Race to Dubai must come through Hong Kong for jet-setter Rose
Justin Rose lives just a few doors down from bosom buddy Ian Poulter, the defending UBS Hong Kong Open champion. But despite being close friends and neighbours, Rose has been unable to crack open Poulter's secrets of how to win at Fanling, a course he will be playing for the first time in December.
'I am sure he will keep the local knowledge to himself, but I will do my best to scout it out,' laughs Rose when asked if Poulter had given him any tips on how to handle the Hong Kong Golf Club composite course, the venue of the 53rd Hong Kong Open.
England's Rose has visited Hong Kong before- in 2007, he and wife Kate stopped over for a couple of days and stayed at the Peninsula where he still remembers having the famous high tea - but he will be playing for the first time in Hong Kong's oldest professional sporting event.
It is an important stopover for Rose, who is eyeing a berth in the top 60 on the European Tour's Order of Merit- the Race to Dubai- in order to be eligible to play at the season-ending Dubai World Championship.
The UBS Hong Kong Open offers prize money of US$2.75 million with the winner getting US$458,330. It will be more than enough to propel Rose into the top 60. He has four tournaments left on the European Tour this year, and the Hong Kong Open, jointly sanctioned with the Asian Tour, offers him one of the best chances to accomplish his target.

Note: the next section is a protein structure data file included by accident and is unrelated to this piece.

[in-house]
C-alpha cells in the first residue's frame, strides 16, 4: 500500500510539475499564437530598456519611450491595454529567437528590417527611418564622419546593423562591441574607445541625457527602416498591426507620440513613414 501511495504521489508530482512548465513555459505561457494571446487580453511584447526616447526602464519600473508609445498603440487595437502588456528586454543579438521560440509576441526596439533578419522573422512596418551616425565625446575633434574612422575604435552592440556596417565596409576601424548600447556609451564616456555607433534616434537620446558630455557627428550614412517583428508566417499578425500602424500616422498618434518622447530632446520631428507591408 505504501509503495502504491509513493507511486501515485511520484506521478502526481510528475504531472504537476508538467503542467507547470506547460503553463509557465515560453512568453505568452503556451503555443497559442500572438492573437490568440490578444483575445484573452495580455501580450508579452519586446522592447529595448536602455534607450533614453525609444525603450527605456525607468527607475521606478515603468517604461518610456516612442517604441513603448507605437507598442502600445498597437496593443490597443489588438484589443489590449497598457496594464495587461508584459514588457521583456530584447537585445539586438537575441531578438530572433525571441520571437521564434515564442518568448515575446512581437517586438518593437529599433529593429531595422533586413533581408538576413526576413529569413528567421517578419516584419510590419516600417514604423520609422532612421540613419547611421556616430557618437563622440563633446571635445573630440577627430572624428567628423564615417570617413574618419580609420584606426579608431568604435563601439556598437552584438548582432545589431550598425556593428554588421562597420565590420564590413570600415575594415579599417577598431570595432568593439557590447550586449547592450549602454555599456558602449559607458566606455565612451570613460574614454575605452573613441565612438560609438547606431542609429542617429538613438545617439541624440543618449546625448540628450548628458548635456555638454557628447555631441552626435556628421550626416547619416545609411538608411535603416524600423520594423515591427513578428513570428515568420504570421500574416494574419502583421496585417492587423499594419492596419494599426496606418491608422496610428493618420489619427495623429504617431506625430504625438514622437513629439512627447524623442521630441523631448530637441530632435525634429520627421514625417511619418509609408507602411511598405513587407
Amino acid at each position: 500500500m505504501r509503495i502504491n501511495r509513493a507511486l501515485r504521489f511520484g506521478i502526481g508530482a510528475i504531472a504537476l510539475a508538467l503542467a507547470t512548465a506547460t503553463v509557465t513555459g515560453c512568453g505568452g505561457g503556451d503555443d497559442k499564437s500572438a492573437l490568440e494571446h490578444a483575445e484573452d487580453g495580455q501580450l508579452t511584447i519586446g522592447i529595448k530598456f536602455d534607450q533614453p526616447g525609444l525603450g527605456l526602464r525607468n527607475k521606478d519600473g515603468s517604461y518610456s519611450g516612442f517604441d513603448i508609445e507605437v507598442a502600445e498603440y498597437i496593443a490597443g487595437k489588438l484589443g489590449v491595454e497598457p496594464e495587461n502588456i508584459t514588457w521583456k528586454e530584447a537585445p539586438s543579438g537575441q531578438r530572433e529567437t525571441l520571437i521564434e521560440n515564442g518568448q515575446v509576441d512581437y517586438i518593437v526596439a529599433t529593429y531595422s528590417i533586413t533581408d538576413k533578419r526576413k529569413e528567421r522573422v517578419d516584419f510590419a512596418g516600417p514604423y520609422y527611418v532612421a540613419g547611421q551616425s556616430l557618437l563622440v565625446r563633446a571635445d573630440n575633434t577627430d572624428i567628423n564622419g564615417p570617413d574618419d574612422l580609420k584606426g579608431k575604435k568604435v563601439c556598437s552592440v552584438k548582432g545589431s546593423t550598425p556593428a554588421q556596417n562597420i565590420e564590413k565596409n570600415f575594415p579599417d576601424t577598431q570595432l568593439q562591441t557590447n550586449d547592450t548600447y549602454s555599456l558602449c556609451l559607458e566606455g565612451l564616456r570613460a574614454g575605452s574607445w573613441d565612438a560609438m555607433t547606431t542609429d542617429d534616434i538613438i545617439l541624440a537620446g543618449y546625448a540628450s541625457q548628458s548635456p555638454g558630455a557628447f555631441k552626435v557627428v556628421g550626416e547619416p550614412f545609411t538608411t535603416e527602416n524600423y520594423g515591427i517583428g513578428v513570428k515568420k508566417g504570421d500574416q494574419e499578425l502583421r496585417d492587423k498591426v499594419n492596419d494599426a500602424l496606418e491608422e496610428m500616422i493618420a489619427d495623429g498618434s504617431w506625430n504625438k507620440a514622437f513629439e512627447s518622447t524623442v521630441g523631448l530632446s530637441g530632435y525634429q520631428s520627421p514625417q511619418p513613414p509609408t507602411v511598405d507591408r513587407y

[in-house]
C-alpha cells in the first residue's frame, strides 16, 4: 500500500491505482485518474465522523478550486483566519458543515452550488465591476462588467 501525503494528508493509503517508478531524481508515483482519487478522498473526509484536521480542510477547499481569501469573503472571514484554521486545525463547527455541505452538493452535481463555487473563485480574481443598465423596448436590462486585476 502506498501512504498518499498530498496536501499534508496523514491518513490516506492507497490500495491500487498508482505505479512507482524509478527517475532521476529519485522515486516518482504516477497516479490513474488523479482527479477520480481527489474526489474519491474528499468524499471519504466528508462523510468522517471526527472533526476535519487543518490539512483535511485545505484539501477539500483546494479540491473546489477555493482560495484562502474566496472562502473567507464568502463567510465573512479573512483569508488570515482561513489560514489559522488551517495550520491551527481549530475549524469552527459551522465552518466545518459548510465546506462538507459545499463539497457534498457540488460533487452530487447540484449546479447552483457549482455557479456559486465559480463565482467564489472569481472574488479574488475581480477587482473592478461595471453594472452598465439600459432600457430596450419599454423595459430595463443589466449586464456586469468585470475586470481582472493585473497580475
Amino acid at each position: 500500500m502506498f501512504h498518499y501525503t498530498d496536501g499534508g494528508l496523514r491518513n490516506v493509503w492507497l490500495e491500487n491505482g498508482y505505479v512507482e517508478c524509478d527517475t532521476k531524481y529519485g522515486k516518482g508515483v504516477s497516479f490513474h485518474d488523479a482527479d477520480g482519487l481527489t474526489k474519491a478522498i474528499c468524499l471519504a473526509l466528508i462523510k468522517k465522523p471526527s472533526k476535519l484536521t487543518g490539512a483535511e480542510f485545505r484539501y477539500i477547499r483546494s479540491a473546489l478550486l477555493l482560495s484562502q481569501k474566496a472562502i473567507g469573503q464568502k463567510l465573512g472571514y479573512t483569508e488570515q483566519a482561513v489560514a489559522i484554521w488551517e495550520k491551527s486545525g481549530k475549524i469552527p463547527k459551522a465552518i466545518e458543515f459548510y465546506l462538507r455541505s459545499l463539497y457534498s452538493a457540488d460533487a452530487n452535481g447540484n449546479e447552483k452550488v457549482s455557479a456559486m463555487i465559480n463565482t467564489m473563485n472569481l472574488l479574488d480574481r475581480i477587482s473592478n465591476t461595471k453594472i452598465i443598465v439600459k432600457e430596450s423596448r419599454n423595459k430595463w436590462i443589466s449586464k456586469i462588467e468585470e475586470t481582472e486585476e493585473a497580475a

'My goal for sure is to get to Dubai. I haven't played in Hong Kong before but Ian speaks highly of the course,' Rose said from his home in Orlando, Florida.
'I know it is a course that has a pretty good history to it. I have some pretty good images of it from what I've seen on TV, the 18th hole crossing the water. The tournament has been running for a long time and seems to be getting better and better every year, so I am excited to be coming down to play.'
The globe-trotting Rose is one of a few players juggling commitments on both the US PGA Tour and the European Tour. He finished his PGA Tour season with a bang when he won a wire-to-wire victory at the BMW Championship last month to move into 17th on the money list with earnings of US$3,401,402. It has not been as lucrative on the European Tour where, from nine starts, Rose has only scraped together US$350,000. Hence his determination to put it right.
'This is my second year on both tours and I'm trying my hardest to keep these commitments going on both sides of the Atlantic,' the 31-year-old said. 'I live pretty much full-time in America but playing Ryder Cup and being on the European Tour is still very important for me, as is trying to find a schedule that works for me, the golf and my family.'
He has had to make sacrifices, especially when he is on the road in Europe. It is better in the US when Kate and his 2 1/2-year-old son, Leo, travel with him.
'The PGA Tour does a great job with the day-care facilities they provide. My little boy wakes up in the morning and is excited to see his friends at school, so it works out very well.
'But to drag a young family on the road to far off places, different cultures, time zones and food is not very practical. So I don't think I will see much of the family in the next six to eight weeks, but at the same time I do love to travel. It's great to see different parts of the world and I have always enjoyed that.'